Arati Dixit and Bushra Anjum, as ACM-W Standing Committees chairs, have been overseeing four committees for about a year now. These four vibrant pillars are the Rising Star Committee, the Scholarships Committee, the NextGen Committee, and the Professional Chapters Committee.We provide leadership advice and guidance, offer advocacy for the various initiatives, and serve as a liaison between the standing committees and the ACM-W core leadership. The ACM-W core leadership came together virtually for the annual meet up recently (picture attached) and together we acknowledged and celebrated various achievements of our standing committees. We are thankful for the leadership provided by the Rising Star Committee’s chair, Pamela Wisniewski, who successfully built a new initiative from the ground up. We also celebrate the renewed funding for the Scholarships Committee and the broadening of that project’s disciplinary focus, passionately led by its chair, Viviana Bono. Our continued focus remains on expanding the reach, viability, and success of the Professional Chapters and NextGen initiatives, and are thankful to their chairs, Rachelle Kristof Hippler and Priya Chawla respectively, for their continued work and effort. Below is a brief preview of each of the four committees. Please do consider volunteering with these amazing initiatives! Contact details are provided.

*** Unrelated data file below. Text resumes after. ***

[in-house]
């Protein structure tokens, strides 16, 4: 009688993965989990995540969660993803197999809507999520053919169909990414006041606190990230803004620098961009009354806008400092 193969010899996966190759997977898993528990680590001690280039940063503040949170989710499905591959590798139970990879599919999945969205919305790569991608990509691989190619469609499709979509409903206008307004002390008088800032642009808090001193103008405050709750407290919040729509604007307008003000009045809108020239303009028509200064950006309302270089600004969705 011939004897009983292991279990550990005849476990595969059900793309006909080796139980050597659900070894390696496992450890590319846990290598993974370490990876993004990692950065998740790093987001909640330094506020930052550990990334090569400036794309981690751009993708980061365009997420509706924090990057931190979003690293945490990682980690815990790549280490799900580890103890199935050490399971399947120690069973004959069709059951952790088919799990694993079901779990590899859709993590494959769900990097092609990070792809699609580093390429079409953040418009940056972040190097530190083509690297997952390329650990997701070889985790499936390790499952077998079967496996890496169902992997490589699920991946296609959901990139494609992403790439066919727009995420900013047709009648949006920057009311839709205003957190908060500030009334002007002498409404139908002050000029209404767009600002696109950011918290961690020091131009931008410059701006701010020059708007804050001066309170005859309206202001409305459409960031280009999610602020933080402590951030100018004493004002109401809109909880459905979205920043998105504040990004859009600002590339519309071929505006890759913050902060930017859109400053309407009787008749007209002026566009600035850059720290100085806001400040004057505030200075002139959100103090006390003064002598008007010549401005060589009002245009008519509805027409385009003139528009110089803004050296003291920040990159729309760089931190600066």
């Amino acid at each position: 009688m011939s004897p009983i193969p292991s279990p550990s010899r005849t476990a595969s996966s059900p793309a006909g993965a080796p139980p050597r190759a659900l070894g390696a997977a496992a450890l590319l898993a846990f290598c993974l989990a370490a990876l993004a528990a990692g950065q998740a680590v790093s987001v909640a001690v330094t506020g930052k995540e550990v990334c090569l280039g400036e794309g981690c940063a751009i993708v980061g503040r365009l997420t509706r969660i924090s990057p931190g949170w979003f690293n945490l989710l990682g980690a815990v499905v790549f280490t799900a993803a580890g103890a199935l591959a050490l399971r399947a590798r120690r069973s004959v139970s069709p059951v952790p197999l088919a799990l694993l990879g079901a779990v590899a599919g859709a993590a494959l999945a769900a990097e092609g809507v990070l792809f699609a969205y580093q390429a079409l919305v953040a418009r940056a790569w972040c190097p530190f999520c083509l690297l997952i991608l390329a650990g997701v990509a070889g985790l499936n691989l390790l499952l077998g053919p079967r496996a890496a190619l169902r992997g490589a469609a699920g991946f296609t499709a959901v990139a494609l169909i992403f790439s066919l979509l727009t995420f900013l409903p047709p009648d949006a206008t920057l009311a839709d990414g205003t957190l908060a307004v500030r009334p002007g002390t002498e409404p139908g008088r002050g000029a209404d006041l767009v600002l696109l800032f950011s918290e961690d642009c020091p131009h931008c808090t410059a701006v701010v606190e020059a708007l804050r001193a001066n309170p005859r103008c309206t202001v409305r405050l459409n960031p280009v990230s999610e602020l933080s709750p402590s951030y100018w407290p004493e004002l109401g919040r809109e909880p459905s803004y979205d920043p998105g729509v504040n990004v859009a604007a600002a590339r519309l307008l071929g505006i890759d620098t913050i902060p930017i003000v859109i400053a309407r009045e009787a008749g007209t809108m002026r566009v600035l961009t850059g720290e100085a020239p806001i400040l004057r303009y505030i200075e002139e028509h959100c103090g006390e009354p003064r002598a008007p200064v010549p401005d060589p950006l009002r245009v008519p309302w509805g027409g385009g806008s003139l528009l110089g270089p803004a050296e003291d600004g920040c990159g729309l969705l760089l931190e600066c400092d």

Rising Star Committee
The ACM-W Rising Star Award Committee has been formed in 2019 to recognize women whose early-career research has had a significant impact on the computing discipline. In the last year, our biggest achievements have been forming the inaugural committee and selecting the inaugural award recipient, Dr. Vivienne Sze. We would especially like to thank Andrea Goldsmith for her donation, which established the award, as well as the selection committee members, Drs. Pamela Wisniewski (chair), Samaher Al-Janabi, Lilia Georgieva, Bimlesh Wadhwa, and Tao Xie. If you are interested in knowing more or volunteering with us, please reach out to Pamela Wisniewski (pamwisATucfDOTedu).
The ACM-W Scholarship program has been started in 2013 by Elaine Weyuker to allow early-in career woman students to travel to a research conference, to open their eyes to the world of research, and help them aspire to something they might not otherwise even consider.